Near-field observations of an offshore Mw 6.0 earthquake from an integrated seafloor and subseafloor monitoring network at the Nankai Trough, southwest Japan

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doi: 10.1002/2016JB013417
Author(s): Wallace, L. M.; Araki, E.; Saffer, D.; Wang, X.; Roesner, A.; Kopf, A.; Nakanishi, A.; Power, W.; Kobayashi, R.; Kinoshita, C.; Toczko, S.; Kimura, T.; Machida, Y.; Carr, S.
Author Affiliation(s): Primary:
University of Texas at Austin, Institute for Geophysics, Austin, TX, United States
Japan Agency for Marine-Earth Science and Technology, Japan
Pennsylvania State University, United States
GNS Science, New Zealand
University of Bremen, Germany
Kagoshima University, Japan
Kyoto University, Japan
Bigelow Laboratory for Ocean Sciences, United States
Volume Title: Journal of Geophysical Research: Solid Earth
Source: Journal of Geophysical Research: Solid Earth, 121(11), p.8338-8351. Publisher: Wiley-Blackwell for American Geophysical Union, Washington, DC, United States. ISSN: 2169-9313
Note: In English. 57 refs.; illus., incl. block diag., 1 table, geol. sketch maps
Summary: An Mw 6.0 earthquake struck ∼50 km offshore the Kii Peninsula of southwest Honshu, Japan on 1 April 2016. This earthquake occurred directly beneath a cabled offshore monitoring network at the Nankai Trough subduction zone and within 25-35 km of two borehole observatories installed as part of the International Ocean Discovery Program's NanTroSEIZE project. The earthquake's location close to the seafloor and subseafloor network offers a unique opportunity to evaluate dense seafloor geodetic and seismological data in the near field of a moderate-sized offshore earthquake. We use the offshore seismic network to locate the main shock and aftershocks, seafloor pressure sensors, and borehole observatory data to determine the detailed distribution of seafloor and subseafloor deformation, and seafloor pressure observations to model the resulting tsunami. Contractional strain estimated from formation pore pressure records in the borehole observatories (equivalent to 0.37 to 0.15 µstrain) provides a key to narrowing the possible range of fault plane solutions. Together, these data show that the rupture occurred on a landward dipping thrust fault at 9-10 km below the seafloor, most likely on the plate interface. Pore pressure changes recorded in one of the observatories also provide evidence for significant afterslip for at least a few days following the main shock. The earthquake and its aftershocks are located within the coseismic slip region of the 1944 Tonankai earthquake (Mw ∼8.0), and immediately downdip of swarms of very low frequency earthquakes in this region, illustrating the complex distribution of megathrust slip behavior at a dominantly locked seismogenic zone. Abstract Copyright (2016), . American Geophysical Union. All Rights Reserved.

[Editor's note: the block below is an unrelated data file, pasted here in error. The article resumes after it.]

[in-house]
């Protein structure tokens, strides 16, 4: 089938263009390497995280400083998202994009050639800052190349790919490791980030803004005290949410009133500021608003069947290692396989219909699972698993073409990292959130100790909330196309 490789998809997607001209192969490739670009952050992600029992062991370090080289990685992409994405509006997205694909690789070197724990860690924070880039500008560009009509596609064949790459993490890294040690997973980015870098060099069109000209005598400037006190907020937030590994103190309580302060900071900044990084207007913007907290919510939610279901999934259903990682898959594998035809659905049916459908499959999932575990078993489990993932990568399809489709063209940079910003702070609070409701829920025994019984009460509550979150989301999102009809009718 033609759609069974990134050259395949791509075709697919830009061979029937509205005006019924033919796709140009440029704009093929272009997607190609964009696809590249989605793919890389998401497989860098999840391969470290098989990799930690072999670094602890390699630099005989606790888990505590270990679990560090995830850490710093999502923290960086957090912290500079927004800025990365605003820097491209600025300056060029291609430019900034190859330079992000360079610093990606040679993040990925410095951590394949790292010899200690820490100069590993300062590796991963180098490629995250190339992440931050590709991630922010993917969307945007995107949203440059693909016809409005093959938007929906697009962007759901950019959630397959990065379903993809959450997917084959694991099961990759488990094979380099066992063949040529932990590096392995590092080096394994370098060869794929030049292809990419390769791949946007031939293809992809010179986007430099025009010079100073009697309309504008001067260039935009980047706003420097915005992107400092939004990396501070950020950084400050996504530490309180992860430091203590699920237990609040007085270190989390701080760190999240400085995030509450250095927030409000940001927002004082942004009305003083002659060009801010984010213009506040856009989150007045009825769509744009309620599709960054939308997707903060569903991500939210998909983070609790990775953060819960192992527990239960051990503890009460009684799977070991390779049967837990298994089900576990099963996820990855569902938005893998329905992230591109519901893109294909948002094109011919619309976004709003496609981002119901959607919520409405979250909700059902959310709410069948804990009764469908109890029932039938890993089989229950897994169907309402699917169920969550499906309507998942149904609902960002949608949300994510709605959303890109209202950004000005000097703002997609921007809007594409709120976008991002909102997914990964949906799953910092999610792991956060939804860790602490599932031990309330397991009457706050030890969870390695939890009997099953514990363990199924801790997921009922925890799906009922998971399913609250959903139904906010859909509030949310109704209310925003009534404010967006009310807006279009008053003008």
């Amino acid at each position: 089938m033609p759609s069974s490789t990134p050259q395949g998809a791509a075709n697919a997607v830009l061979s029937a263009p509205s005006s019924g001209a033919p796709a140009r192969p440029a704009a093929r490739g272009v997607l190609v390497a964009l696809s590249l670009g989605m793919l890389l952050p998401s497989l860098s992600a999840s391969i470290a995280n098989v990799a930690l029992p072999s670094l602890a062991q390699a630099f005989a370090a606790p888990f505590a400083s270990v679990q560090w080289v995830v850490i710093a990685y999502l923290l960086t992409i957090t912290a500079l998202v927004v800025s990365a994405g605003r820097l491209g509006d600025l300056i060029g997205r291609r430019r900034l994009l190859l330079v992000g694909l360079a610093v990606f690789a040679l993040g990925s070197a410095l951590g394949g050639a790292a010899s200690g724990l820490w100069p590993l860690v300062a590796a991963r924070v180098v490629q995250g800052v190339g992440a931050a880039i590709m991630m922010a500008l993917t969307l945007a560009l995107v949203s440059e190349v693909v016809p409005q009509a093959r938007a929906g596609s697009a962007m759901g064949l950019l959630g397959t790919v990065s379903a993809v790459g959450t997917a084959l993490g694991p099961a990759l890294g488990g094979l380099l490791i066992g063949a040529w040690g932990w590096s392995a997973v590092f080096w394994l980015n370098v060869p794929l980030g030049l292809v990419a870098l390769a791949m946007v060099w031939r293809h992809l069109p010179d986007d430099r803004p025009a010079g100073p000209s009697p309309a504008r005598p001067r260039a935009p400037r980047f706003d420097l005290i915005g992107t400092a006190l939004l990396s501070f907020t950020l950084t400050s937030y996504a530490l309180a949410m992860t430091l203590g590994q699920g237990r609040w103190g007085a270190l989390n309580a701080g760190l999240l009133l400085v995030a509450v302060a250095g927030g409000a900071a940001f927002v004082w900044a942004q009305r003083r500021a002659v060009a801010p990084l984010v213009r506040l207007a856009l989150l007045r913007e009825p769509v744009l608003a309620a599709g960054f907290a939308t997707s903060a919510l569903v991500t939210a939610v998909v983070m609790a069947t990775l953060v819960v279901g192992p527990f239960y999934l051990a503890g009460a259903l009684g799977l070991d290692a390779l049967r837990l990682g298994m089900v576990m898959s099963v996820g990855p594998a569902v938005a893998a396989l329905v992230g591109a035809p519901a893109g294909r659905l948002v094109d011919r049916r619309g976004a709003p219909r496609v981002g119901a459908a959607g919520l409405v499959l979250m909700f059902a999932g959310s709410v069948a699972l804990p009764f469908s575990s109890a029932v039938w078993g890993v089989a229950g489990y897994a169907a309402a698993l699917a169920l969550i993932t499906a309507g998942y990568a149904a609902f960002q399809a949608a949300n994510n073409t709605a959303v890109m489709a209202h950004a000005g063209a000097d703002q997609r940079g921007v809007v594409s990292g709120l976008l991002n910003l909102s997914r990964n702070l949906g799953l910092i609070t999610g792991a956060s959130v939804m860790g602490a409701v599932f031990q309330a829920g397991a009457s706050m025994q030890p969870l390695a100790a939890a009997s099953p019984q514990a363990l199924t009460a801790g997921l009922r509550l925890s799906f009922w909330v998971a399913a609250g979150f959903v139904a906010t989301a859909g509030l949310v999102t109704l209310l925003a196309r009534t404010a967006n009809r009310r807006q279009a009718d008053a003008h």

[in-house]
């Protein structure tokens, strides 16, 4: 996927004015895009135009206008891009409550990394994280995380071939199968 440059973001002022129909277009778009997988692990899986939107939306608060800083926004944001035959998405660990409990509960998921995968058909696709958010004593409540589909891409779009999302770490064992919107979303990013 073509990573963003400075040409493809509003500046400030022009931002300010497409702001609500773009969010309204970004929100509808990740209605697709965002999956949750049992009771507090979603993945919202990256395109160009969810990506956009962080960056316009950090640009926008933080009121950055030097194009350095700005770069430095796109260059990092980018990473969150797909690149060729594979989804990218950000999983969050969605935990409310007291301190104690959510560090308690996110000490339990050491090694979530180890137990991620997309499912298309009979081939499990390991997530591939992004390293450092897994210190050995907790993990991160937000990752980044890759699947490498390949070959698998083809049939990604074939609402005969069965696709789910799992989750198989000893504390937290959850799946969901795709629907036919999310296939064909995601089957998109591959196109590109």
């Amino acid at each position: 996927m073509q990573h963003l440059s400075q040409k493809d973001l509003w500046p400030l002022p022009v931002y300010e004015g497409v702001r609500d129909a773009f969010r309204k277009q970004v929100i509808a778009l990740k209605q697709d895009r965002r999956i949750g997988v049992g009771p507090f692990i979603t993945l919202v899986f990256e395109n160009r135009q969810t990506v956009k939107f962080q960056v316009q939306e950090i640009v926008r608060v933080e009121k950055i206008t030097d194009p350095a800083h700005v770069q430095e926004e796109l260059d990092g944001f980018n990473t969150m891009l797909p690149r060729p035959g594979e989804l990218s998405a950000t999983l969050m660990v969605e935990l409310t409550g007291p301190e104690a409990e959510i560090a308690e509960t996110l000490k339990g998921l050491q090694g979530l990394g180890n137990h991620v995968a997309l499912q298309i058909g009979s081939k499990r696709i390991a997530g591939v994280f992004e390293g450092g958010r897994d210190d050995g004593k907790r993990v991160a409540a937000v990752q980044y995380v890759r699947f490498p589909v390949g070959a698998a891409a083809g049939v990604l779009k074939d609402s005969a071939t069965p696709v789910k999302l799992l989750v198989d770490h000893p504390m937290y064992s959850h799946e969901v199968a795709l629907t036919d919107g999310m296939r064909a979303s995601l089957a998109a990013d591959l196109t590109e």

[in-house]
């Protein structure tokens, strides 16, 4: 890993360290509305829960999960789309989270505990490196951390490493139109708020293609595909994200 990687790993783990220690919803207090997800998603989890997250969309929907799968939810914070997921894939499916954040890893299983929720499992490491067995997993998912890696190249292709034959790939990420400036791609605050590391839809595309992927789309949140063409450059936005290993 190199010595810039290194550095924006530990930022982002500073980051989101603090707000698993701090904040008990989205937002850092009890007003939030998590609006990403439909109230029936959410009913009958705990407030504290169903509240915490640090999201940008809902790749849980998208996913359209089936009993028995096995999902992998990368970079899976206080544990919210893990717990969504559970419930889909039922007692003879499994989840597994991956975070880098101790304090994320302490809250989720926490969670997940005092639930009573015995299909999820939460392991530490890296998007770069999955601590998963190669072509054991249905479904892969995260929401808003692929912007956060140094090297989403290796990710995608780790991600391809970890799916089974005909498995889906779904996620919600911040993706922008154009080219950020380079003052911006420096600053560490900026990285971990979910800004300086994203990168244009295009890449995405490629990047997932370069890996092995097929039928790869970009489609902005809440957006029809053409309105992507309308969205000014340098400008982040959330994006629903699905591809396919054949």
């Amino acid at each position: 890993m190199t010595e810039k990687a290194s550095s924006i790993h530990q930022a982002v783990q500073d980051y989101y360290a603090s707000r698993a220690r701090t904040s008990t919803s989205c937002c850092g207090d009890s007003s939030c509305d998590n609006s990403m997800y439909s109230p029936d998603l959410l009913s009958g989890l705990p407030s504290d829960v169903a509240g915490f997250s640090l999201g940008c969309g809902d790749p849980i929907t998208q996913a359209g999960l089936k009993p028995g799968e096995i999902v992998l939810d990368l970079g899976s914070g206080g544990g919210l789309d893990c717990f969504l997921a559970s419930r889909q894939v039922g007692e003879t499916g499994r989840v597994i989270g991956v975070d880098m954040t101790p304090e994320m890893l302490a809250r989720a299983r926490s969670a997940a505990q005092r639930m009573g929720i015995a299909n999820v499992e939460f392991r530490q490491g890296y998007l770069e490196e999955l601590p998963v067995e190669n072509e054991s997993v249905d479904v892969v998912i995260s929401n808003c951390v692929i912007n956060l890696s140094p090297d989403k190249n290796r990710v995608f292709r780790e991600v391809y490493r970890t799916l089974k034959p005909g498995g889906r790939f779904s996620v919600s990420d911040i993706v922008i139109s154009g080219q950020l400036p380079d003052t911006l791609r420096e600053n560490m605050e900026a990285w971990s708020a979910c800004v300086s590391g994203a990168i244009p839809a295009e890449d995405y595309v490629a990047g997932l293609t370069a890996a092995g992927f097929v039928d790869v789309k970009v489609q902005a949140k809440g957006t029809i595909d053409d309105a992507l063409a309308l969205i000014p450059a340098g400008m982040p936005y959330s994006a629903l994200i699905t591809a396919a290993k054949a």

Year of Publication: 2016
Research Program: IODP Integrated Ocean Drilling Program
IODP2 International Ocean Discovery Program
Key Words: 19 Geophysics, Seismology; Aftershocks; Asia; Boreholes; Coseismic processes; Deformation; Earthquakes; Expedition 365; Far East; Faults; Geodetic networks; Honshu; IODP Site C0010; International Ocean Discovery Program; Japan; Kii Peninsula; Main shocks; NanTroSEIZE; Nankai Trough; Nankai earthquake 2016; North Pacific; Northwest Pacific; Offshore; Pacific Ocean; Pore pressure; Rupture; Seismic networks; Seismic zoning; Swarms; Thrust faults; West Pacific
Coordinates: N300000 N350000 E1400000 E1350000
N331236 N331236 E1364112 E1364112
Record ID: 2017010458
Copyright Information: GeoRef, Copyright 2019 American Geosciences Institute. Reference includes data from John Wiley & Sons, Chichester, United Kingdom